After trying to lose weight with “every known diet” and two bariatric surgeries that didn’t work long-term, Holly Figueroa O’Reilly says she felt trapped in her body.
Overweight all her life, she at one point reached 300 pounds. Then, when the weight came down for a while, a family medical crisis meant she couldn’t work outside the home. So in 2022, she started a home bakery and chocolate shop.
“It’s a lot of eating and tasting, and it’s not great when you’re trying to lose weight,” O’Reilly, 52, who lives in Seattle, tells TODAY.com.
Her weight crept back up to 250 pounds. But today, she weighs 145.
When people ask her how she did it, O’Reilly tells them she lifts heavy weights and eats a high-protein diet, but what really made the difference was Ozempic, the Type 2 diabetes drug that reduces appetite as a side effect.
“Before I started taking Ozempic, my brain was constantly thinking about food: When is my next meal and what am I going to eat?” O’Reilly says, describing the phenomenon known as food noise.
“It’s like your brain is always yelling at you, ‘Food, food, food,’ and my brain does not do that anymore.”
Concerned about diabetes
As a child, O’Reilly was always bigger than other kids since she was in preschool. She was especially heavy in middle and high school.
She says her family was poor, so meat was scarce, and cheap processed foods — like crackers and canned soups — helped fill the gap.
“There were four kids, so whatever you could grab first, you ate,” she recalls.
O’Reilly’s grandfather weighed about 400 pounds when he died from complications of Type 2 diabetes. Her father later developed Type 2 diabetes as well. She didn’t want it to happen to her, but her weight kept creeping up after she gave birth to her first child when she was 23.
When she ended up weighing 300 pounds in her 30s, O’Reilly had her first bariatric surgery: a gastric band in 2006, which helped her get down to about 135 pounds for a while.
But a lot of scar tissue formed around it and doctors removed it in 2012, performing a gastric sleeve at the same time — her second bariatric surgery.
That didn’t help for long either. O’Reilly lost 40 pounds, but gained back all of it “pretty fast,” she recalls. From then on, she tried to manage her weight with diet.
Family crisis leads to weight gain
In 2021, her husband was diagnosed with leukemia and almost died. It began a long journey of visits to hospitals, doctors and clinics.
“There was no way to cook. There was no time, nor did I have the energy to make a meal,” O’Reilly recalls.
“I just ate cafeteria food for months, maybe a year, and it wasn’t great. It wasn’t good food. I wasn’t getting the amount of exercise that I had gotten before. I just started gaining weight and I didn’t care.”
Then, there was the chocolate shop. O’Reilly needed to stay home to take care of her husband, so she started Marcenet Mercantile, a home-based sweets business. Tasting the products and eating the “mistakes” comes with the territory of being a chocolatier, she says. O’Reilly was back at 250 pounds.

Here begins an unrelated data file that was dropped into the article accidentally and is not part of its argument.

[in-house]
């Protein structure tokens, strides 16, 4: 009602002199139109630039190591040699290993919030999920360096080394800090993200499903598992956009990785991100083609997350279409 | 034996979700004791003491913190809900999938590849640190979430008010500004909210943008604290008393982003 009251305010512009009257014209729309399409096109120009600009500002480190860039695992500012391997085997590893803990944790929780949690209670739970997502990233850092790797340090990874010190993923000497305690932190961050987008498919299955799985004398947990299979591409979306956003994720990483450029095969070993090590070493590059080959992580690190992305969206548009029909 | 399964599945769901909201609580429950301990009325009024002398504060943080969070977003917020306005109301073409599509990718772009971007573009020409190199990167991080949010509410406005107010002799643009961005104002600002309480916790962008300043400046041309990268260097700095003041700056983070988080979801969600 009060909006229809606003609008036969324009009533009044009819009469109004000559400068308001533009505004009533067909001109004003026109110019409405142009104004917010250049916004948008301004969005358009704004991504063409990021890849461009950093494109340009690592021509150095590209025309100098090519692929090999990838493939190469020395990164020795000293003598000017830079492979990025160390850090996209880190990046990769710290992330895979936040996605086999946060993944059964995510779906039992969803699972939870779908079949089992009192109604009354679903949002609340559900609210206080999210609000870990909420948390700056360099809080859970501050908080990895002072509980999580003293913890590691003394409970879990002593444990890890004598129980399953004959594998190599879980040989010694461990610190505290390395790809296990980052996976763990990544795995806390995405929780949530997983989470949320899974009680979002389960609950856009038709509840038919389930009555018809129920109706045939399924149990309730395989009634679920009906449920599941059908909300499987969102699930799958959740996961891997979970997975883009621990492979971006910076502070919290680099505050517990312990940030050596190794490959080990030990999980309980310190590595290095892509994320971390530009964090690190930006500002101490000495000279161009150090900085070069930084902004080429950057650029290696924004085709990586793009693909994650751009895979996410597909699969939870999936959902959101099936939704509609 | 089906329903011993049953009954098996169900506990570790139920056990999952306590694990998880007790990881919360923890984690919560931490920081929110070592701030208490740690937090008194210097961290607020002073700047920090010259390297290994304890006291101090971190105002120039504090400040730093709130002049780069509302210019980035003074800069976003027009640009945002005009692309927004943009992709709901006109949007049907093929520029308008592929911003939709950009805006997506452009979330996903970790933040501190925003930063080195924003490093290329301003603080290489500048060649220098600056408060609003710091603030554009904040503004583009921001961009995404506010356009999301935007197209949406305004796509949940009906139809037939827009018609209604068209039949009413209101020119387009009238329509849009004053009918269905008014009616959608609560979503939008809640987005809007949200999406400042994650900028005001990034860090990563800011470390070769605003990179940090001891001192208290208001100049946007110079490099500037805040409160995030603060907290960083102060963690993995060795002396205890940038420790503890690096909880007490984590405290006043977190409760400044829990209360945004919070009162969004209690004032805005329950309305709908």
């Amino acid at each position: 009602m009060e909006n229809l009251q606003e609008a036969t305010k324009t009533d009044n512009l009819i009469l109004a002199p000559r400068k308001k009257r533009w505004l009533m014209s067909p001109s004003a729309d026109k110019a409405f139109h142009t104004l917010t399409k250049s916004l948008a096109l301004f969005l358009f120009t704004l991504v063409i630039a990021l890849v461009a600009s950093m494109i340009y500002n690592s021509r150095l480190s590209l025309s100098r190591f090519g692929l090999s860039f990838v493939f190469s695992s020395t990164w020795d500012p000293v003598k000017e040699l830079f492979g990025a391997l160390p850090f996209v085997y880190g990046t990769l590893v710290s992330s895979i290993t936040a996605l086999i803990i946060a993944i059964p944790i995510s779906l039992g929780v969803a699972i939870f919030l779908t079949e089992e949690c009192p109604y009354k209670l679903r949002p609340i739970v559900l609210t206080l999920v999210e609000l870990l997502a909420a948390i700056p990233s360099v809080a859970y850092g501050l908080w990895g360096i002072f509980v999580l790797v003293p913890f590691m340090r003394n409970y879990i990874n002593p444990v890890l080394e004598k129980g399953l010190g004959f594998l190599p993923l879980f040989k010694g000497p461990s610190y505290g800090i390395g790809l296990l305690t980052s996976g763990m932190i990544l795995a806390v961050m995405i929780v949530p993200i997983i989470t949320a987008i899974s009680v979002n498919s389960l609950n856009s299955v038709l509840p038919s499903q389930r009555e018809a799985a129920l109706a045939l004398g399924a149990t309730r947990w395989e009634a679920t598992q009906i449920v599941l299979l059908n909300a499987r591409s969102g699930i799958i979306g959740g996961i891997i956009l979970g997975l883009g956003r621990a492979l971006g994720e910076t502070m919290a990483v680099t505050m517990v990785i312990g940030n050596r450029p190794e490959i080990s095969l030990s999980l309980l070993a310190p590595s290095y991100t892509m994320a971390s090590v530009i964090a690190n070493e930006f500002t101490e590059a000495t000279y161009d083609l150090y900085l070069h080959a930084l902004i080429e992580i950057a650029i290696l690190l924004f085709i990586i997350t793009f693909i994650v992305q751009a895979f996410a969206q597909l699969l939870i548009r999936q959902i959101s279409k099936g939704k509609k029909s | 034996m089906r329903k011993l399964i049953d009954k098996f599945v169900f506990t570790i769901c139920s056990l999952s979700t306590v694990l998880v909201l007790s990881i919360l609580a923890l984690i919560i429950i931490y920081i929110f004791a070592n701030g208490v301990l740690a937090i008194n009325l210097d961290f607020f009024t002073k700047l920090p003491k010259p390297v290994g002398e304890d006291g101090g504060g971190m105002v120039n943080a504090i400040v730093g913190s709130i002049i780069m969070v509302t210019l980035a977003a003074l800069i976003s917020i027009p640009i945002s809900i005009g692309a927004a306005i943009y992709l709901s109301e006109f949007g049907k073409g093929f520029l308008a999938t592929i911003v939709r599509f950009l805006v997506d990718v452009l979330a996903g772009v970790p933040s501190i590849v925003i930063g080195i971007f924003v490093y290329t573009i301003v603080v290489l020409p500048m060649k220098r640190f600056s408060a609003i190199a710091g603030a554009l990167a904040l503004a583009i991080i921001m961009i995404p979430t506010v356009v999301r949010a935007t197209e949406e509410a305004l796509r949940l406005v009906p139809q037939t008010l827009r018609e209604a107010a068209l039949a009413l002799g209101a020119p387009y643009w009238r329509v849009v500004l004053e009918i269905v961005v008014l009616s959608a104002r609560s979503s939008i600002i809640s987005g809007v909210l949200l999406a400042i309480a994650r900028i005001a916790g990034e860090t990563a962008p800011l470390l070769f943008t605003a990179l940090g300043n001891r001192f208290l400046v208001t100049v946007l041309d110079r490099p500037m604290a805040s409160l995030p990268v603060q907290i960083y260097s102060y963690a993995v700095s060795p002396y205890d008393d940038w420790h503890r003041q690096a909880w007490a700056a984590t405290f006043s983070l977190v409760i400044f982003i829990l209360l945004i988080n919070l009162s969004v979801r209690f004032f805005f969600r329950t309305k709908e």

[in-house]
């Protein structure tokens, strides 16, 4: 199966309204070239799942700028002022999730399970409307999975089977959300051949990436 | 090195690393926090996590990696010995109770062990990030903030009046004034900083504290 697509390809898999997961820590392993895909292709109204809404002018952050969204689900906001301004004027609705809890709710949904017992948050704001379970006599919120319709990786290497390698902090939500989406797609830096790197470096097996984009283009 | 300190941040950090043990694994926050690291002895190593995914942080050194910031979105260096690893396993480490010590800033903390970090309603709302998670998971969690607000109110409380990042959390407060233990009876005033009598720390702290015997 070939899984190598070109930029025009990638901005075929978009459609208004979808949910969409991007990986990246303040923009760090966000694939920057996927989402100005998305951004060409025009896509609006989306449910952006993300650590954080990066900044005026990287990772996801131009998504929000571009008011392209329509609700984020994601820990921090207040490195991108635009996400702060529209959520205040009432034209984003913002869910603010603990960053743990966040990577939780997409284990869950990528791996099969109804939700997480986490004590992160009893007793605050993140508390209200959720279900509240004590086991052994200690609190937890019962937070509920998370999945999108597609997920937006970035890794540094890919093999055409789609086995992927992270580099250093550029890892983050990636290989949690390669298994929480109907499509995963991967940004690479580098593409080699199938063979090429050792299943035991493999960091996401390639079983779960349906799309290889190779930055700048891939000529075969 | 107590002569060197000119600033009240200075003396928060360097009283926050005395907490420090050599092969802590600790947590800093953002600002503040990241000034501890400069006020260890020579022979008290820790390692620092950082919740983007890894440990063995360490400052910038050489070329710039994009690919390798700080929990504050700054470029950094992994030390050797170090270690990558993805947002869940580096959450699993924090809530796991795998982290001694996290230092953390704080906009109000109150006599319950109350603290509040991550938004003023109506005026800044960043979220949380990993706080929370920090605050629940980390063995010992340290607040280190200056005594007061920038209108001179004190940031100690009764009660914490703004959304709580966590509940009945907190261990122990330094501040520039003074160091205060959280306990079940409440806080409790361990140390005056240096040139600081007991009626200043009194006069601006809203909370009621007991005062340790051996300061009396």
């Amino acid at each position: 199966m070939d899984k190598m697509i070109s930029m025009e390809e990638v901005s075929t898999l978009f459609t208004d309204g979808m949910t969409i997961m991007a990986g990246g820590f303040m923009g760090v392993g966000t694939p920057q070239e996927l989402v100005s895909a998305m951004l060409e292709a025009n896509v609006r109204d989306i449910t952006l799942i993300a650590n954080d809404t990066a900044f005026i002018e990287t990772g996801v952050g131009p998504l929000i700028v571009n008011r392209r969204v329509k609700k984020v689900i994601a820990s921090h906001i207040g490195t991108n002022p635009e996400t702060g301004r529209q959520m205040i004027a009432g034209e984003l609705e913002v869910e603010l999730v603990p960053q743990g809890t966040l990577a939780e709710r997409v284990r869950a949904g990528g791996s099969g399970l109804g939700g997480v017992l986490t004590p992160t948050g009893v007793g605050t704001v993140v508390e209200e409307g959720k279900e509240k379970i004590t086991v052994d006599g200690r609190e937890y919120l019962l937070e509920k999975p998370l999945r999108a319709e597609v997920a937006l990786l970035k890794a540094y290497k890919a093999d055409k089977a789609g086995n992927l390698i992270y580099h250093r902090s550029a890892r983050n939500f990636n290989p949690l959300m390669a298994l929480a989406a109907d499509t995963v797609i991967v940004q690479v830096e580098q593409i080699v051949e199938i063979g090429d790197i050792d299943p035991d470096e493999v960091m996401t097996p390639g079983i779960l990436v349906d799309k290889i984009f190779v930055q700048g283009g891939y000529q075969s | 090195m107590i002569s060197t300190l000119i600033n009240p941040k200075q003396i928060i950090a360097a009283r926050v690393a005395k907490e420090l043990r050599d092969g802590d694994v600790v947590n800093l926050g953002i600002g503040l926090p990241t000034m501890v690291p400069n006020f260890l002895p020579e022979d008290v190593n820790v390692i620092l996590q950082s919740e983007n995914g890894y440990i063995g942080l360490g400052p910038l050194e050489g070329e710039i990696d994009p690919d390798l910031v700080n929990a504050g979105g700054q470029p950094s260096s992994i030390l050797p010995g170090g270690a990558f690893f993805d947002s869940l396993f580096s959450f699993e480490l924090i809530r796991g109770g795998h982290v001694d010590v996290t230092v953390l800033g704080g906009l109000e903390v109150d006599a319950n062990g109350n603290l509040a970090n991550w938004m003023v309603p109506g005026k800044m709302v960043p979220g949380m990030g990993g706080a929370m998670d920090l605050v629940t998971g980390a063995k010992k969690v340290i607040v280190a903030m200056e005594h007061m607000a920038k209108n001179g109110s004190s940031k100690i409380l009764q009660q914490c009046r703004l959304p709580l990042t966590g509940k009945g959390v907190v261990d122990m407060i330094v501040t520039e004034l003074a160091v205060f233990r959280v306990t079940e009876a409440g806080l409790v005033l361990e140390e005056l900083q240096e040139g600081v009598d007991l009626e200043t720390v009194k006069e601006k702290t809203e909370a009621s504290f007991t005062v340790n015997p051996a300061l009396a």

Her doctor told her she was “significantly overweight” and had an elevated A1C — a measure of average blood sugar levels over the past three months — which was trending the wrong way. Concerned she'd be prediabetic at her next visit, her health care provider prescribed Ozempic.
The medication helps patients manage blood sugar, but it also has a famous side effect: weight loss. Semaglutide, the active ingredient in Ozempic and Wegovy, mimics a hormone known as GLP-1, which the body releases into the intestine when people eat food, as TODAY.com previously reported.
People have reduced appetite, and when they do eat, they feel full sooner.
O’Reilly began taking the medication in the spring of 2023 and lost 105 pounds in less than a year. Her A1C has come down and she’s now at her goal weight of 145 pounds.
“(Ozempic) allowed me some space to develop a healthier relationship with food because I don’t ever remember a time when I wasn’t hungry all the time,” she says.
“I’ve just really changed how I look at food as a form of sustenance.”
She estimates she now eats a quarter of what she was consuming before, to the point where she’s careful about scheduling time to eat and making sure she gets enough protein.
The most common side effects of Ozempic include nausea, diarrhea, vomiting, stomach pain and constipation, according to the manufacturer. Some patients can't tolerate the side effects at all and stop taking the drug, NBC News reported.
O’Reilly says she experienced nausea and some diarrhea at first, which went away after about four weeks. She’s not had any other side effects since and says she’s not worried about any potential unknown problems down the road.
“I’m way more worried about weighing 250 or 300 pounds for long periods of time — I know what the side effects are from that,” she says.
Since reaching her goal weight, O’Reilly has been cutting down on her use of Ozempic — self-injecting it every other week rather than weekly — to see if she might not need it anymore. So far, she doesn’t notice a difference, she says.
Doctors caution GLP-1 medications are designed for chronic long-term treatment and are generally not to be used intermittently.
O’Reilly says as long as her insurance continues covering Ozempic, she’ll continue to take it if she needs it.
“It just completely transformed my body and the way that I conduct my life,” she notes.